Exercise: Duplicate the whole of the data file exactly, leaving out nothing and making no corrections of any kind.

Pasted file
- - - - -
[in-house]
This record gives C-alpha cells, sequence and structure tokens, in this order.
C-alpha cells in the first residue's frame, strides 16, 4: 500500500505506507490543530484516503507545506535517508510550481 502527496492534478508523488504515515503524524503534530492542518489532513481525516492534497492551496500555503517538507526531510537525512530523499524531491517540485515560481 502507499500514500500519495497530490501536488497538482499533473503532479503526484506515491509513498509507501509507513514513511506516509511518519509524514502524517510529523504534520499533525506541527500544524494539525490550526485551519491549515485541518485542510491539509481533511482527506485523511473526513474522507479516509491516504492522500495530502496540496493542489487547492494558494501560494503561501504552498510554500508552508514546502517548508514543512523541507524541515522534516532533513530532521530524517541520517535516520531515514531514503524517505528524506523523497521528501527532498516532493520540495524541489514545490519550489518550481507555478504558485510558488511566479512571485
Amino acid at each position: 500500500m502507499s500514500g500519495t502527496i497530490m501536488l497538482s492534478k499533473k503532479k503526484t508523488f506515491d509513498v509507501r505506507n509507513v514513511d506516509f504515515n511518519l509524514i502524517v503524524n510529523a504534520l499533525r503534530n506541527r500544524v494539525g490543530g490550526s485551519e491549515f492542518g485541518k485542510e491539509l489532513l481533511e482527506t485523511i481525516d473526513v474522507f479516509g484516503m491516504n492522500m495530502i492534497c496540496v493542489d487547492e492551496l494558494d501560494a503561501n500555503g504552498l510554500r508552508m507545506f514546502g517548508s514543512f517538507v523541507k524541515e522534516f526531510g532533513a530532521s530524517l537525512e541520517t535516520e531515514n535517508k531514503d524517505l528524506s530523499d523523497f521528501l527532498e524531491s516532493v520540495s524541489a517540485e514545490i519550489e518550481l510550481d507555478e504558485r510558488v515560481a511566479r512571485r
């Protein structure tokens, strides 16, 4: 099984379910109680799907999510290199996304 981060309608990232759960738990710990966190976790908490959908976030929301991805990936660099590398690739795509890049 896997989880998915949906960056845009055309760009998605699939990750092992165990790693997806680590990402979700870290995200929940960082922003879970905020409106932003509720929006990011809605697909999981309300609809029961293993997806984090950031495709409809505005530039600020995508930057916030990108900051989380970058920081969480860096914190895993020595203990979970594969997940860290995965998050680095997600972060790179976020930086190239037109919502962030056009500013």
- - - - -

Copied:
[in-house]
This record gives C-alpha cells, sequence and structure tokens, in this order.
C-alpha cells in the first residue's frame, strides 16, 4: 500500500505506507490543530484516503507545506535517508510550481 502527496492534478508523488504515515503524524503534530492542518489532513481525516492534497492551496500555503517538507526531510537525512530523499524531491517540485515560481 502507499500514500500519495497530490501536488497538482499533473503532479503526484506515491509513498509507501509507513514513511506516509511518519509524514502524517510529523504534520499533525506541527500544524494539525490550526485551519491549515485541518485542510491539509481533511482527506485523511473526513474522507479516509491516504492522500495530502496540496493542489487547492494558494501560494503561501504552498510554500508552508514546502517548508514543512523541507524541515522534516532533513530532521530524517541520517535516520531515514531514503524517505528524506523523497521528501527532498516532493520540495524541489514545490519550489518550481507555478504558485510558488511566479512571485
Amino acid at each position: 500500500m502507499s500514500g500519495t502527496i497530490m501536488l497538482s492534478k499533473k503532479k503526484t508523488f506515491d509513498v509507501r505506507n509507513v514513511d506516509f504515515n511518519l509524514i502524517v503524524n510529523a504534520l499533525r503534530n506541527r500544524v494539525g490543530g490550526s485551519e491549515f492542518g485541518k485542510e491539509l489532513l481533511e482527506t485523511i481525516d473526513v474522507f479516509g484516503m491516504n492522500m495530502i492534497c496540496v493542489d487547492e492551496l494558494d501560494a503561501n500555503g504552498l510554500r508552508m507545506f514546502g517548508s514543512f517538507v523541507k524541515e522534516f526531510g532533513a530532521s530524517l537525512e541520517t535516520e531515514n535517508k531514503d524517505l528524506s530523499d523523497f521528501l527532498e524531491s516532493v520540495s524541489a517540485e514545490i519550489e518550481l510550481d507555478e504558485r510558488v515560481a511566479r512571485r
């Protein structure tokens, strides 16, 4: 099984379910109680799907999510290199996304 981060309608990232759960738990710990966190976790908490959908976030929301991805990936660099590398690739795509890049 896997989880998915949906960056845009055309760009998605699939990750092992165990790693997806680590990402979700870290995200929940960082922003879970905020409106932003509720929006990011809605697909999981309300609809029961293993997806984090950031495709409809505005530039600020995508930057916030990108900051989380970058920081969480860096914190895993020595203990979970594969997940860290995965998050680095997600972060790179976020930086190239037109919502962030056009500013």